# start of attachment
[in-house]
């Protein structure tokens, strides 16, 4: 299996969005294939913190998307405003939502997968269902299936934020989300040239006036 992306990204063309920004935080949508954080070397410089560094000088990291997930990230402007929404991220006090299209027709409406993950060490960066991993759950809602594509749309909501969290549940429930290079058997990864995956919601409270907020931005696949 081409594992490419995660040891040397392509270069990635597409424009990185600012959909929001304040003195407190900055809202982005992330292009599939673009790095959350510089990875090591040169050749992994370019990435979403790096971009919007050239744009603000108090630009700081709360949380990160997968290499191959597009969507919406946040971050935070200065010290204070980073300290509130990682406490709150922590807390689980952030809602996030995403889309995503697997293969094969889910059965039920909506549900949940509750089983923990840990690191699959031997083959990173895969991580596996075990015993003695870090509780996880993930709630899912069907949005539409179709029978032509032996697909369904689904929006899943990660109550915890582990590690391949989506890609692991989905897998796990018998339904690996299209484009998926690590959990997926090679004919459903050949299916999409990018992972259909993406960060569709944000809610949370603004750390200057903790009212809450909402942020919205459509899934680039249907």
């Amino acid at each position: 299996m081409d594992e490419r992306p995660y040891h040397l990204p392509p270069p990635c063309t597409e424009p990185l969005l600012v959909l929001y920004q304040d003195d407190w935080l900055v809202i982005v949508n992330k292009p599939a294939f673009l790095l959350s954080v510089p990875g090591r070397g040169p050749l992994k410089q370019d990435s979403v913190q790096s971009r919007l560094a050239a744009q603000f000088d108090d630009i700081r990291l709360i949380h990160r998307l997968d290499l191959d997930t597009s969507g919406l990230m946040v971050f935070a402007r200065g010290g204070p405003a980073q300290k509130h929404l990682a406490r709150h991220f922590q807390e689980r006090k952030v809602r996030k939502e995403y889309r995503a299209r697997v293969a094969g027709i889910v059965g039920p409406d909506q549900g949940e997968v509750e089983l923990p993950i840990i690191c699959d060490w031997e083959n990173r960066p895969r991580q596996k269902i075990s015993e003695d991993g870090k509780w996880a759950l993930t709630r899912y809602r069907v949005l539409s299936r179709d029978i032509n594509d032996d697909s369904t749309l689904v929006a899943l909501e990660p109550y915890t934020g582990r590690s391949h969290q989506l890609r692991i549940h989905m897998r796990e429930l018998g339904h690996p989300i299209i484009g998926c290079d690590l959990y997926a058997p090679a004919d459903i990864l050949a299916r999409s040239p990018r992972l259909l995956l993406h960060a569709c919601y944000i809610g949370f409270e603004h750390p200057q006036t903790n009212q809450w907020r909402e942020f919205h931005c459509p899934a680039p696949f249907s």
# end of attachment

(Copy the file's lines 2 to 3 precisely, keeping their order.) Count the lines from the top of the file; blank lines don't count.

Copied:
């Protein structure tokens, strides 16, 4: 299996969005294939913190998307405003939502997968269902299936934020989300040239006036 992306990204063309920004935080949508954080070397410089560094000088990291997930990230402007929404991220006090299209027709409406993950060490960066991993759950809602594509749309909501969290549940429930290079058997990864995956919601409270907020931005696949 081409594992490419995660040891040397392509270069990635597409424009990185600012959909929001304040003195407190900055809202982005992330292009599939673009790095959350510089990875090591040169050749992994370019990435979403790096971009919007050239744009603000108090630009700081709360949380990160997968290499191959597009969507919406946040971050935070200065010290204070980073300290509130990682406490709150922590807390689980952030809602996030995403889309995503697997293969094969889910059965039920909506549900949940509750089983923990840990690191699959031997083959990173895969991580596996075990015993003695870090509780996880993930709630899912069907949005539409179709029978032509032996697909369904689904929006899943990660109550915890582990590690391949989506890609692991989905897998796990018998339904690996299209484009998926690590959990997926090679004919459903050949299916999409990018992972259909993406960060569709944000809610949370603004750390200057903790009212809450909402942020919205459509899934680039249907």
């Amino acid at each position: 299996m081409d594992e490419r992306p995660y040891h040397l990204p392509p270069p990635c063309t597409e424009p990185l969005l600012v959909l929001y920004q304040d003195d407190w935080l900055v809202i982005v949508n992330k292009p599939a294939f673009l790095l959350s954080v510089p990875g090591r070397g040169p050749l992994k410089q370019d990435s979403v913190q790096s971009r919007l560094a050239a744009q603000f000088d108090d630009i700081r990291l709360i949380h990160r998307l997968d290499l191959d997930t597009s969507g919406l990230m946040v971050f935070a402007r200065g010290g204070p405003a980073q300290k509130h929404l990682a406490r709150h991220f922590q807390e689980r006090k952030v809602r996030k939502e995403y889309r995503a299209r697997v293969a094969g027709i889910v059965g039920p409406d909506q549900g949940e997968v509750e089983l923990p993950i840990i690191c699959d060490w031997e083959n990173r960066p895969r991580q596996k269902i075990s015993e003695d991993g870090k509780w996880a759950l993930t709630r899912y809602r069907v949005l539409s299936r179709d029978i032509n594509d032996d697909s369904t749309l689904v929006a899943l909501e990660p109550y915890t934020g582990r590690s391949h969290q989506l890609r692991i549940h989905m897998r796990e429930l018998g339904h690996p989300i299209i484009g998926c290079d690590l959990y997926a058997p090679a004919d459903i990864l050949a299916r999409s040239p990018r992972l259909l995956l993406h960060a569709c919601y944000i809610g949370f409270e603004h750390p200057q006036t903790n009212q809450w907020r909402e942020f919205h931005c459509p899934a680039p696949f249907s």